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How to Write a Subplot
First, a Definition
I’m going to borrow from Wikipedia for a definition of a subplot:
“In fiction, a subplot is a secondary strand of the plot that is a supporting side story for any story or the main plot. Subplots may connect to main plots, in either time and place or in thematic significance. Subplots often involve supporting characters, those besides the protagonist or antagonist.
Subplots are distinguished from the main plot by taking up less of the action, having fewer significant events occur, with less impact on the 'world' of the work, and occurring to less important characters.”
Think of subplots this way: in real life, none of us lives in isolation. Our lives intersect with others. Our lives overlap with others. Some of the connecting tissues of our lives have very little effect on the overall picture of our development. Some have a great effect.
In a novel, the subplots connect to the main plot, and add structure to it.
How to Write a Successful Subplot
We begin with the characters. Not all characters in a novel will provide a subplot, but some demand it.
In my recently released novel, Resurrecting Tobias, the main story is obviously about Tobias King, but throughout the book there are subplots about his best friend, Pete, and his lover, Maria, and those subplots add depth to the central story….or at least I hope they do.
So develop your characters first. Decide which of those characters demand that time be spent on them, and how can their subplot add to the main plot? Usually, those characters who are in the main character’s life are the first to look to for a subplot: family, lovers, friends, etc.
There is inherent difficulty when you choose a character for a subplot who has no apparent connection to the main character. It can be done, but it is difficult. I have read some sprawling spy novels in which characters are introduced early on who seem to have no connection at all to the main story or the main protagonist, and it is extremely confusing.
While We Are Discussing Confusion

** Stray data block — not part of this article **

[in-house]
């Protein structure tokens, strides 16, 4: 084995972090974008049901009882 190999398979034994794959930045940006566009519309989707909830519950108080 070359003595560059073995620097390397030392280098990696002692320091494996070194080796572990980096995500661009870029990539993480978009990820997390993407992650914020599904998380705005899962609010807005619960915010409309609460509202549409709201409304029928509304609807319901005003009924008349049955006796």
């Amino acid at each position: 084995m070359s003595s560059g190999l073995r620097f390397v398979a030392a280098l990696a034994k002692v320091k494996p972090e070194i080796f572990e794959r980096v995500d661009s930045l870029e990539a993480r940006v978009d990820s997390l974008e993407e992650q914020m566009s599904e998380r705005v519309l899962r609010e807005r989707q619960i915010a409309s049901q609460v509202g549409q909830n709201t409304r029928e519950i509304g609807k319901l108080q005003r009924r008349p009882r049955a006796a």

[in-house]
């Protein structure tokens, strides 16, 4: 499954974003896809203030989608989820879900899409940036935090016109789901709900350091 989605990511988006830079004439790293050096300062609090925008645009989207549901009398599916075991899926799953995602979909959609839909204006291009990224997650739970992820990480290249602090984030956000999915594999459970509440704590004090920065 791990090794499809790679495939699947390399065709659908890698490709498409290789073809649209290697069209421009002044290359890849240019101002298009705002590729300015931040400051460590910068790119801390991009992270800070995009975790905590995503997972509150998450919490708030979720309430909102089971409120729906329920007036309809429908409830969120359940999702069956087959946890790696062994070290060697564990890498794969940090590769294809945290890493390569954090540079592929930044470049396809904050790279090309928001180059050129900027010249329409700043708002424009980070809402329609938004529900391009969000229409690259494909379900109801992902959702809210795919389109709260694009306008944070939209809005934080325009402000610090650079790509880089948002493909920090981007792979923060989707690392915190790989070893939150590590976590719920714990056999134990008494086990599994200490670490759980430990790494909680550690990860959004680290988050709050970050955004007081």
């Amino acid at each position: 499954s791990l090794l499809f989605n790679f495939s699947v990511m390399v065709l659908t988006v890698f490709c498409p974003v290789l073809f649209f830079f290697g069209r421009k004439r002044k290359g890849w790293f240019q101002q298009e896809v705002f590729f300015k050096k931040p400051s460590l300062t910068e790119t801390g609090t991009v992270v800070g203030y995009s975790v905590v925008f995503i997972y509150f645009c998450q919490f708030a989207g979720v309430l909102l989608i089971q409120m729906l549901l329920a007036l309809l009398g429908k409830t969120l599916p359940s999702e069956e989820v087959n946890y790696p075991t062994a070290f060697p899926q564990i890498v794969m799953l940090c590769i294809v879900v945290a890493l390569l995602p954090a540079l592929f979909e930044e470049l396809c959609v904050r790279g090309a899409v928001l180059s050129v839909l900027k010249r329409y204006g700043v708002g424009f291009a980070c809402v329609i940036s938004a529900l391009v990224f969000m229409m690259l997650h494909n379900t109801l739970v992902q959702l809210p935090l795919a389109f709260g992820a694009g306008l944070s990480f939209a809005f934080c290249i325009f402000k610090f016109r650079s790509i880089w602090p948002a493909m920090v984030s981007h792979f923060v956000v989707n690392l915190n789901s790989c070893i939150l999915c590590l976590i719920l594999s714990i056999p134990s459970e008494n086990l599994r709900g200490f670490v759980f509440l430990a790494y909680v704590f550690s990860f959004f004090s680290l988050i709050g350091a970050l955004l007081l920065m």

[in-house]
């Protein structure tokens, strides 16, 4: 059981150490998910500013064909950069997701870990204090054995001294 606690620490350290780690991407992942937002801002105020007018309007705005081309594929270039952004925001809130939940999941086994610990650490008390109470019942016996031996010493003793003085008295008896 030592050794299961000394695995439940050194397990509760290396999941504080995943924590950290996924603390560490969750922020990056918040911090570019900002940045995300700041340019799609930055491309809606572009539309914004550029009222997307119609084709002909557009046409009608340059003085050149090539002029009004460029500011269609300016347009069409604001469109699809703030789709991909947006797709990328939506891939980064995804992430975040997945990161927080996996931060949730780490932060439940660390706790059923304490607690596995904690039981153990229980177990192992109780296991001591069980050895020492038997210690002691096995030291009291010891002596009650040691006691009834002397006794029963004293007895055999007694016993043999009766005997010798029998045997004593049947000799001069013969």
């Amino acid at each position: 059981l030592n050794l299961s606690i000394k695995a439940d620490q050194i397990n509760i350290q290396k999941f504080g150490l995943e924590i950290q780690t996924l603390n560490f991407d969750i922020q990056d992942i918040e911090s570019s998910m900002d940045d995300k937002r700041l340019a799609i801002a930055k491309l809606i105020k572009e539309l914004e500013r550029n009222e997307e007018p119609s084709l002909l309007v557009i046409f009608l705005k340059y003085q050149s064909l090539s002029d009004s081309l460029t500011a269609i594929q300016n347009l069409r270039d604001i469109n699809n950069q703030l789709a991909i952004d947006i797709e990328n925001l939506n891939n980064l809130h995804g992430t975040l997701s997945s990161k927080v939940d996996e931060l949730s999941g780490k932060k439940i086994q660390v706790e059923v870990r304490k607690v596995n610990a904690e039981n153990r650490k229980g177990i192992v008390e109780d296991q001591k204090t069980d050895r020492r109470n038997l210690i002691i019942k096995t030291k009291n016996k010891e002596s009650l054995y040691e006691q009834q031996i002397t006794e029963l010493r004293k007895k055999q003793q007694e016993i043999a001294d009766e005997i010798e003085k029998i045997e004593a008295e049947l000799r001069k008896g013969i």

Beware of having too many subplots. Some authors can pull it off beautifully, but most fail miserably.
So, how many subplots is a good number? In most novels, two or three is sufficient. Any more than that and you risk muddying the waters. You also risk destroying the focus of your readers and scattering sympathy in too many directions. Remember that your readers want to be entertained. They do not want to be confused.
More Requirements of a Successful Subplot
Any subplot must affect, in some way, the outcome of the main plot. Otherwise it is just useless fluff that has no business being in the novel.
Related to that point is the fact that a successful subplot must never distract from the main plot. As a writer you must never lose sight of the main goal, the story itself. I don’t care if you are writing a 200-page novella or a 1,200-page epic, telling a cohesive story must be the primary goal, and the subplot must aid in that cohesiveness.
Similarly, subplots must amplify themes and not just be random musings. They must be supportive and not unconnected.
Do All Novels Need Subplots?
No! There are many examples of successful novels that do not have subplots. They may have several points of view, but only one main plot…but…it is a rare author who can accomplish this task.
Use This Checklist When Writing a Subplot
The next time you feel an overwhelming need to write a subplot, make sure it meets the following criteria.
Connection: the subplot must connect back to the main plot and intersect with it throughout the story.
A Reason: there must be a reason for your subplot, and that reason must make sense within the main story.
Simultaneous: the subplot must be happening at the same time as the main plot.
Character-related: almost all subplots introduce secondary characters.
Revealing: subplots should reveal characteristics about the main characters.
Fully-developed: every subplot should have a beginning, a middle, and an end (resolution).
Final Effect: all subplots must affect the resolution of the main plot.
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And That’s All There Is to It
I’m joking, of course.
Writing good subplots is not easy. In fact, it is downright difficult. However, they can add so much to your novel if you are successful in adding them.
I have found, from personal experience, that subplots are easier to write as we develop our skills as writers. We cannot expect to masterfully craft a coherent and entertaining novel our first time out, but we can expect to learn as we progress…in fact, we should insist upon it.
2014 William D. Holland (aka billybuc)
“Helping writers to spread their wings and fly.”